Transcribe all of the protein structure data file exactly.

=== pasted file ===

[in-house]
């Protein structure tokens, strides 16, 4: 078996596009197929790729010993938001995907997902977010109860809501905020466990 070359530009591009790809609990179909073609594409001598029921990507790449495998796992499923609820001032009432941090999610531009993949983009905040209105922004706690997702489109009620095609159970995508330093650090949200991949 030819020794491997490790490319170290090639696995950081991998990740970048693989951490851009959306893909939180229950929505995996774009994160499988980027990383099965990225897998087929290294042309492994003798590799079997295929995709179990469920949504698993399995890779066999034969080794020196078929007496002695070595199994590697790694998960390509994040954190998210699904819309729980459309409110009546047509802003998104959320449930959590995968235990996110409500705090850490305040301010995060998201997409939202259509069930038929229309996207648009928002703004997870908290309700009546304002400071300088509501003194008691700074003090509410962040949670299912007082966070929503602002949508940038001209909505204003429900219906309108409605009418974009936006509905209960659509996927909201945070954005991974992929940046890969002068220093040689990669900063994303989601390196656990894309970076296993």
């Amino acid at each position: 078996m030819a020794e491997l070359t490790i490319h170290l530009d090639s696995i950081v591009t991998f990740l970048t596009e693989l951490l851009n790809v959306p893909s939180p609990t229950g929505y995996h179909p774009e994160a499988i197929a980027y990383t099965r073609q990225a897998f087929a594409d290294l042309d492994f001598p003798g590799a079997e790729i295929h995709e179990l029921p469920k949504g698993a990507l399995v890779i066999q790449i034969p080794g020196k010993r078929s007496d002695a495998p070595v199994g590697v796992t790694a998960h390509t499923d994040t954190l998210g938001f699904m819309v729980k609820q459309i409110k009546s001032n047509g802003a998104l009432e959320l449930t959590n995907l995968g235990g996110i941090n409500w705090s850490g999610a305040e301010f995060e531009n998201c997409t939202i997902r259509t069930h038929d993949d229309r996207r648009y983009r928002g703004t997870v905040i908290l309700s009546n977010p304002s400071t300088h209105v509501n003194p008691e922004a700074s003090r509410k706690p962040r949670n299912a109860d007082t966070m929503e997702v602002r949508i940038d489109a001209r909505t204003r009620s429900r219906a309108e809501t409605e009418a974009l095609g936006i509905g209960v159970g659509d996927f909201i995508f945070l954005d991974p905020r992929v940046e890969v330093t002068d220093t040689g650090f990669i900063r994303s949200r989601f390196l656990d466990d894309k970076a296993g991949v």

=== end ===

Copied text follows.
[in-house]
């Protein structure tokens, strides 16, 4: 078996596009197929790729010993938001995907997902977010109860809501905020466990 070359530009591009790809609990179909073609594409001598029921990507790449495998796992499923609820001032009432941090999610531009993949983009905040209105922004706690997702489109009620095609159970995508330093650090949200991949 030819020794491997490790490319170290090639696995950081991998990740970048693989951490851009959306893909939180229950929505995996774009994160499988980027990383099965990225897998087929290294042309492994003798590799079997295929995709179990469920949504698993399995890779066999034969080794020196078929007496002695070595199994590697790694998960390509994040954190998210699904819309729980459309409110009546047509802003998104959320449930959590995968235990996110409500705090850490305040301010995060998201997409939202259509069930038929229309996207648009928002703004997870908290309700009546304002400071300088509501003194008691700074003090509410962040949670299912007082966070929503602002949508940038001209909505204003429900219906309108409605009418974009936006509905209960659509996927909201945070954005991974992929940046890969002068220093040689990669900063994303989601390196656990894309970076296993």
């Amino acid at each position: 078996m030819a020794e491997l070359t490790i490319h170290l530009d090639s696995i950081v591009t991998f990740l970048t596009e693989l951490l851009n790809v959306p893909s939180p609990t229950g929505y995996h179909p774009e994160a499988i197929a980027y990383t099965r073609q990225a897998f087929a594409d290294l042309d492994f001598p003798g590799a079997e790729i295929h995709e179990l029921p469920k949504g698993a990507l399995v890779i066999q790449i034969p080794g020196k010993r078929s007496d002695a495998p070595v199994g590697v796992t790694a998960h390509t499923d994040t954190l998210g938001f699904m819309v729980k609820q459309i409110k009546s001032n047509g802003a998104l009432e959320l449930t959590n995907l995968g235990g996110i941090n409500w705090s850490g999610a305040e301010f995060e531009n998201c997409t939202i997902r259509t069930h038929d993949d229309r996207r648009y983009r928002g703004t997870v905040i908290l309700s009546n977010p304002s400071t300088h209105v509501n003194p008691e922004a700074s003090r509410k706690p962040r949670n299912a109860d007082t966070m929503e997702v602002r949508i940038d489109a001209r909505t204003r009620s429900r219906a309108e809501t409605e009418a974009l095609g936006i509905g209960v159970g659509d996927f909201i995508f945070l954005d991974p905020r992929v940046e890969v330093t002068d220093t040689g650090f990669i900063r994303s949200r989601f390196l656990d466990d894309k970076a296993g991949v």